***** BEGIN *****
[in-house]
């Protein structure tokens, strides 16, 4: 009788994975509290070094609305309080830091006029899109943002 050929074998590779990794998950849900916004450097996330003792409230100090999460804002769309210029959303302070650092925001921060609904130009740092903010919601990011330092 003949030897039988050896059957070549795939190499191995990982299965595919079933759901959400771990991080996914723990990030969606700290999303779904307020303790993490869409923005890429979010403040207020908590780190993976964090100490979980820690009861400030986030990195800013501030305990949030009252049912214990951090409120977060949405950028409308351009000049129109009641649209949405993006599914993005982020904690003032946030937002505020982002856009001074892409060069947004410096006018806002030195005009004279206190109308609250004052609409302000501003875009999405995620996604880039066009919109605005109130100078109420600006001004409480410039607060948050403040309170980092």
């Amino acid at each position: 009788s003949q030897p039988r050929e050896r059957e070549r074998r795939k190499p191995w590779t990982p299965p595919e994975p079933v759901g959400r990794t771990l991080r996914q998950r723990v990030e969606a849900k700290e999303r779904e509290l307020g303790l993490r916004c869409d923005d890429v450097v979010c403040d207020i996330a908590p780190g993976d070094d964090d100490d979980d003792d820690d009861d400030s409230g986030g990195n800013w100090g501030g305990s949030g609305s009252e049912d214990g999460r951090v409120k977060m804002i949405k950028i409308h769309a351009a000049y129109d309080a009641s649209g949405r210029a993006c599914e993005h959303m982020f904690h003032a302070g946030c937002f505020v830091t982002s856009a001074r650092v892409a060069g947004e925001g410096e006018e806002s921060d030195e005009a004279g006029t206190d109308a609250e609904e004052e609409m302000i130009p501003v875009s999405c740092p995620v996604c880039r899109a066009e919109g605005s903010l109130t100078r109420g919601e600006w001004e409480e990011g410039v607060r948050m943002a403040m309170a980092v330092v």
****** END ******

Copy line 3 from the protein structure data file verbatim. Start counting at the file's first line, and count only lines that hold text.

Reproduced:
């Amino acid at each position: 009788s003949q030897p039988r050929e050896r059957e070549r074998r795939k190499p191995w590779t990982p299965p595919e994975p079933v759901g959400r990794t771990l991080r996914q998950r723990v990030e969606a849900k700290e999303r779904e509290l307020g303790l993490r916004c869409d923005d890429v450097v979010c403040d207020i996330a908590p780190g993976d070094d964090d100490d979980d003792d820690d009861d400030s409230g986030g990195n800013w100090g501030g305990s949030g609305s009252e049912d214990g999460r951090v409120k977060m804002i949405k950028i409308h769309a351009a000049y129109d309080a009641s649209g949405r210029a993006c599914e993005h959303m982020f904690h003032a302070g946030c937002f505020v830091t982002s856009a001074r650092v892409a060069g947004e925001g410096e006018e806002s921060d030195e005009a004279g006029t206190d109308a609250e609904e004052e609409m302000i130009p501003v875009s999405c740092p995620v996604c880039r899109a066009e919109g605005s903010l109130t100078r109420g919601e600006w001004e409480e990011g410039v607060r948050m943002a403040m309170a980092v330092v």